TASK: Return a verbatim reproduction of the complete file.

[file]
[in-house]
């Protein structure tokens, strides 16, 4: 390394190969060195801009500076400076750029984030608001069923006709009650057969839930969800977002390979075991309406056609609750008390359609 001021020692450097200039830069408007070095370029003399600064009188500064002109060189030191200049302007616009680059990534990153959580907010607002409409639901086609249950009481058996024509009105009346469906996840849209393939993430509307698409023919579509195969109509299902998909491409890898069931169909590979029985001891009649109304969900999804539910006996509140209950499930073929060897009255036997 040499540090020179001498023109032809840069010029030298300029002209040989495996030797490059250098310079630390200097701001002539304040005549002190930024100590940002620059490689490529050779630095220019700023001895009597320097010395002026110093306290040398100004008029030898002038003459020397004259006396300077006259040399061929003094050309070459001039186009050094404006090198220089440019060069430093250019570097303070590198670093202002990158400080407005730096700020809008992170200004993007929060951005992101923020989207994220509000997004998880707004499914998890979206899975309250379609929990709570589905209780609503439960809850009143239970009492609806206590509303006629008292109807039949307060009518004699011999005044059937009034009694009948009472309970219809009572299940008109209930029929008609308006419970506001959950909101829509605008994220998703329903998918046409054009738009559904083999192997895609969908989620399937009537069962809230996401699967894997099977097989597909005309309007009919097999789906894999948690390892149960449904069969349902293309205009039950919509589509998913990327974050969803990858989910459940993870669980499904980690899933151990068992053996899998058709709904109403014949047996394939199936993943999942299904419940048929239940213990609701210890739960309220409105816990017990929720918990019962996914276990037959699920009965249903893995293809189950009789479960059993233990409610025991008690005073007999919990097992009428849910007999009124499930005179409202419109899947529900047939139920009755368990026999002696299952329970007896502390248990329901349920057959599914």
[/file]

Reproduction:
[in-house]
């Protein structure tokens, strides 16, 4: 390394190969060195801009500076400076750029984030608001069923006709009650057969839930969800977002390979075991309406056609609750008390359609 001021020692450097200039830069408007070095370029003399600064009188500064002109060189030191200049302007616009680059990534990153959580907010607002409409639901086609249950009481058996024509009105009346469906996840849209393939993430509307698409023919579509195969109509299902998909491409890898069931169909590979029985001891009649109304969900999804539910006996509140209950499930073929060897009255036997 040499540090020179001498023109032809840069010029030298300029002209040989495996030797490059250098310079630390200097701001002539304040005549002190930024100590940002620059490689490529050779630095220019700023001895009597320097010395002026110093306290040398100004008029030898002038003459020397004259006396300077006259040399061929003094050309070459001039186009050094404006090198220089440019060069430093250019570097303070590198670093202002990158400080407005730096700020809008992170200004993007929060951005992101923020989207994220509000997004998880707004499914998890979206899975309250379609929990709570589905209780609503439960809850009143239970009492609806206590509303006629008292109807039949307060009518004699011999005044059937009034009694009948009472309970219809009572299940008109209930029929008609308006419970506001959950909101829509605008994220998703329903998918046409054009738009559904083999192997895609969908989620399937009537069962809230996401699967894997099977097989597909005309309007009919097999789906894999948690390892149960449904069969349902293309205009039950919509589509998913990327974050969803990858989910459940993870669980499904980690899933151990068992053996899998058709709904109403014949047996394939199936993943999942299904419940048929239940213990609701210890739960309220409105816990017990929720918990019962996914276990037959699920009965249903893995293809189950009789479960059993233990409610025991008690005073007999919990097992009428849910007999009124499930005179409202419109899947529900047939139920009755368990026999002696299952329970007896502390248990329901349920057959599914």